The Homemade Jelly Soap recipe we are sharing today can either be used for hand soap or body wash. We opted for hand soap, but if you’d like to use it as body wash, you can just substitute they type of soap you use in your recipe.
Jelly soap actually works quite well in the shower, because you can put smaller pieces of the jelly soap in loofahs and sponges, and it really helps create more suds and bubbles.
Kids tend to love jelly soap, but please use with caution around younger children. Jelly soap looks a lot like JELL-O but it’s not to be eaten. If you have smaller kids in the house you may want to save this recipe for later. And no matter what the age, if you make this soap, make sure you tell your family members what it is. Because it keeps best in the fridge, you’ll not want any accidental “tastings” by anyone in your home. Got it? Good.
Making Jelly Soap
To make jelly soap, gather the following ingredients and materials:
.25 ounce pouch unflavored gelatin
1 cup boiling water
1/2 cup liquid hand soap or body wash
Food coloring, optional (I used blue and pink)
Silicone mold for jelly soaps
In case you’ve never purchased unflavored gelatin, you can find it in the baking aisle of your local grocery store.
To begin making the soap, dissolve the gelatin in boiling water, add the liquid soap or body wash and the food coloring.
Gently use a whisk to ensure the mixture is combined. You don’t want to stir too hard or you’re going to create tons of bubbles. Bubbles aren’t great for when you pour the soap.
If you find that you’ve gotten overly excited in your stirring process, you can spray a little rubbing alcohol on top of the soap after you pour it into the mold, and it should take care of any bubbles.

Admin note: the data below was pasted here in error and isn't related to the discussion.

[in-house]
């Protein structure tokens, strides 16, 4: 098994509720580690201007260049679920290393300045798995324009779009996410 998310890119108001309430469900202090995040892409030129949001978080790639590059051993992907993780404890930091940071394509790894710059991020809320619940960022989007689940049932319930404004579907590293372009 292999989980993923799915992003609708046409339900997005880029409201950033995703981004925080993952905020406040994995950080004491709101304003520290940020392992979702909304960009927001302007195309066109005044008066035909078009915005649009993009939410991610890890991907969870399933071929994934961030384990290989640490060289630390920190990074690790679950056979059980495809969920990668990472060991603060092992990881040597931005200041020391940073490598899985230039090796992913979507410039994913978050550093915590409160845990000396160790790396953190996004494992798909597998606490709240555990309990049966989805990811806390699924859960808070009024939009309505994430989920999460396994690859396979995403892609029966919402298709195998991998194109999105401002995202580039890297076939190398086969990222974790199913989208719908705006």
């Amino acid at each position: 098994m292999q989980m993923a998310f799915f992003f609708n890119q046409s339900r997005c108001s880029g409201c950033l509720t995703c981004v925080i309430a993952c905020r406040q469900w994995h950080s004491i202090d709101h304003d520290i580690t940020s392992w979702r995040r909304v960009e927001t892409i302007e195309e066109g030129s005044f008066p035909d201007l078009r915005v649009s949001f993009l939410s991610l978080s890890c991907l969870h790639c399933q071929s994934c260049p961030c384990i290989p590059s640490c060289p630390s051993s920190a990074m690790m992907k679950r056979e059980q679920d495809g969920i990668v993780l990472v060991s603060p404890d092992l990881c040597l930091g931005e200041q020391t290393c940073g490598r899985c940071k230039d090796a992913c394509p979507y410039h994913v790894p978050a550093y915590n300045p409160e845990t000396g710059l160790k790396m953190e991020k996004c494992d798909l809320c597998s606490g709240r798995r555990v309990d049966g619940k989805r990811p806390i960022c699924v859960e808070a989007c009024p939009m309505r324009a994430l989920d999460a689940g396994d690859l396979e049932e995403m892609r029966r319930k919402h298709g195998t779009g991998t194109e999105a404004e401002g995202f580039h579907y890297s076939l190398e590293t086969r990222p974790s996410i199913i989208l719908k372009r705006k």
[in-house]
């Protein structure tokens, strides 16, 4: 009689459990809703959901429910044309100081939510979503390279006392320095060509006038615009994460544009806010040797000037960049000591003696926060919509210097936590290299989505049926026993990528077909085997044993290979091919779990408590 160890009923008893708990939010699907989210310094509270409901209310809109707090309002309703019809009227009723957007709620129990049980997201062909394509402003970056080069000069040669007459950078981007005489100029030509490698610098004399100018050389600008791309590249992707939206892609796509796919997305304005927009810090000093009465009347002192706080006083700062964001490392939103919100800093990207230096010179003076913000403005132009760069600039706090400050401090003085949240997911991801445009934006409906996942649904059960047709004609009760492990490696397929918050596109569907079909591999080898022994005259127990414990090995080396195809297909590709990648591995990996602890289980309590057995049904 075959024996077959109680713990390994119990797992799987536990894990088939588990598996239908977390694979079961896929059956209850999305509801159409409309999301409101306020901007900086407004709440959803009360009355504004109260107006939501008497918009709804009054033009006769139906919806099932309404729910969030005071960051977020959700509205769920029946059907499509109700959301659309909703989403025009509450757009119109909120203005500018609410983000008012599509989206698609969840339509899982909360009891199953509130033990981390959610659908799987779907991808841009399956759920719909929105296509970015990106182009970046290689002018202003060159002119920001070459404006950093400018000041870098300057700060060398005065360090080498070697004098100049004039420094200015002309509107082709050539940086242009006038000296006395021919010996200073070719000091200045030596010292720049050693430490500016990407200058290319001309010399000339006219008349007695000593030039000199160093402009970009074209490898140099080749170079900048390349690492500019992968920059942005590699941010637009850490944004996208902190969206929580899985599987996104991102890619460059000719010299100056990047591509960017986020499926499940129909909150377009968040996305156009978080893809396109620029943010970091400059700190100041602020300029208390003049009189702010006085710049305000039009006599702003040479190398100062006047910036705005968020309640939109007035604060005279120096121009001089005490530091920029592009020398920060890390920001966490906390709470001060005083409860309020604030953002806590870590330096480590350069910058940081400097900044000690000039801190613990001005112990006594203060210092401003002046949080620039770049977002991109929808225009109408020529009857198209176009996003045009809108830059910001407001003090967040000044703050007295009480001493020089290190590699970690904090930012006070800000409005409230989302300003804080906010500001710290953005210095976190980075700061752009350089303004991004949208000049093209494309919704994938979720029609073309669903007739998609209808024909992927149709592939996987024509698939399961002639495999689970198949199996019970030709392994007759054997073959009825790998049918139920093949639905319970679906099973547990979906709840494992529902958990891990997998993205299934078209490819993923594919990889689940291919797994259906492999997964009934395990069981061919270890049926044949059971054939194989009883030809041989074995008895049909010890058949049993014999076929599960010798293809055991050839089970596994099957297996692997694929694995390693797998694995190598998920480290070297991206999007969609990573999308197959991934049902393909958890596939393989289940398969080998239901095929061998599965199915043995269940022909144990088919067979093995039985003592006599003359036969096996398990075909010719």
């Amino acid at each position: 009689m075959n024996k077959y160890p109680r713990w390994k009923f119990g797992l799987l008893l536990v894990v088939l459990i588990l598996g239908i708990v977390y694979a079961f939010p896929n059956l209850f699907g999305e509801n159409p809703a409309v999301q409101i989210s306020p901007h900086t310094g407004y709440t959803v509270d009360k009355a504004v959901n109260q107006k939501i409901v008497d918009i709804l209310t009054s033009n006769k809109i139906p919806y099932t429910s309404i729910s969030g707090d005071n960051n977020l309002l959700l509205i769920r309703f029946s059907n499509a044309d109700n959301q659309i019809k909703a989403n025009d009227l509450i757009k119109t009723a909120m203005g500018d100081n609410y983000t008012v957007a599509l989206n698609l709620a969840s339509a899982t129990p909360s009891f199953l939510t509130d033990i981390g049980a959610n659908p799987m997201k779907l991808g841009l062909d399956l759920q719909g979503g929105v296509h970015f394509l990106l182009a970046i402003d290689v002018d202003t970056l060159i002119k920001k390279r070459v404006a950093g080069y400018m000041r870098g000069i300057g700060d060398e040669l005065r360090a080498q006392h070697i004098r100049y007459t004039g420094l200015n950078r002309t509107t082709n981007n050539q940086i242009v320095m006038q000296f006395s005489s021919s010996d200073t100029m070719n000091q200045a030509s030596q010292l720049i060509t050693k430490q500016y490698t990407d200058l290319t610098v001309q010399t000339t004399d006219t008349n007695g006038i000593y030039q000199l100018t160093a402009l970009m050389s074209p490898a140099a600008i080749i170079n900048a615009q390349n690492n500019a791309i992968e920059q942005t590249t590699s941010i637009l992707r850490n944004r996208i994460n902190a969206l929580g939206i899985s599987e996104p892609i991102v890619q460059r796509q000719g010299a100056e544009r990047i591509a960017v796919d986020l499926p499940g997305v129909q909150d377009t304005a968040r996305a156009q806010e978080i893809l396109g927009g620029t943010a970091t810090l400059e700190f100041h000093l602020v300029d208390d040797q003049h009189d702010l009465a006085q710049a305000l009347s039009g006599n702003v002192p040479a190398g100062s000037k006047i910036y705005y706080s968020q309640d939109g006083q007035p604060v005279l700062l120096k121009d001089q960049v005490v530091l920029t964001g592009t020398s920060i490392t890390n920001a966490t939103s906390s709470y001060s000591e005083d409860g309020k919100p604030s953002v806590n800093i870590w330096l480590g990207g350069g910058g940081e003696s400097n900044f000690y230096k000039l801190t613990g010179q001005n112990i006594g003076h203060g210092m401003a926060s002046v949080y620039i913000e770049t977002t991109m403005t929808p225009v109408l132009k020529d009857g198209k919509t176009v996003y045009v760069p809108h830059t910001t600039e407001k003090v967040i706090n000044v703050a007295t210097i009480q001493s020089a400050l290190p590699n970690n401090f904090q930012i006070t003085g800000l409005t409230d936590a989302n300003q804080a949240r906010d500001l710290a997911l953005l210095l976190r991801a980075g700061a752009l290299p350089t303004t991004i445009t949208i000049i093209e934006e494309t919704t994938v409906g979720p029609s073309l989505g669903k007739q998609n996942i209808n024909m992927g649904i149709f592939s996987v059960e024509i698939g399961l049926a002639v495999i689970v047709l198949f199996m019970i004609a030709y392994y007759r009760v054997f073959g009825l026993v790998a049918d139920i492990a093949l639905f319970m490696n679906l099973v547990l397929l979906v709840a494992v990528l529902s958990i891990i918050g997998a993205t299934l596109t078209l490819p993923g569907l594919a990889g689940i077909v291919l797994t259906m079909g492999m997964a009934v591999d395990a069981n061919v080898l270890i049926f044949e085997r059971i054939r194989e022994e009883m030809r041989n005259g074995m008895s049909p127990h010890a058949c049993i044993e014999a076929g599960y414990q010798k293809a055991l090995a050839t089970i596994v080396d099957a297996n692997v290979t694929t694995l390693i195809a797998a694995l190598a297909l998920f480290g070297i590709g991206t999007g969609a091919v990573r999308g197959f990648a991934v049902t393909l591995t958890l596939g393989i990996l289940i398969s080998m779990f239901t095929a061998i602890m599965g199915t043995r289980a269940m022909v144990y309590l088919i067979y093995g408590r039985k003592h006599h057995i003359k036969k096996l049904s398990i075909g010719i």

For each batch of soap I made, I used two drops of food coloring to brighten up the soap.
Before you begin to pour the soap, make sure your mold is on top of a tray or cookie sheet for easy transporting to the fridge. Then, pour away.
Remember that every silicone mold is different. If you use the mold I did, you’ll get about eight jelly soaps per batch. I didn’t fill the cups all of the way because I didn’t want the individual soaps too thick.
After allowing the soaps to set in the fridge for a few hours, I gently popped them out of the mold one by one.
Isn’t this jelly soap cute? It’s so much fun and I love that you can see right through it.
Once you get them nice and wet, they’ll start to suds up.
And remember, if you leave them out at room temp for too long, they’ll begin to melt.
So store them in an air tight container in the fridge.
Have fun with this jelly soap recipe! And if your kiddos are old enough, get them involved in the creation process!
Happy hand and body washing!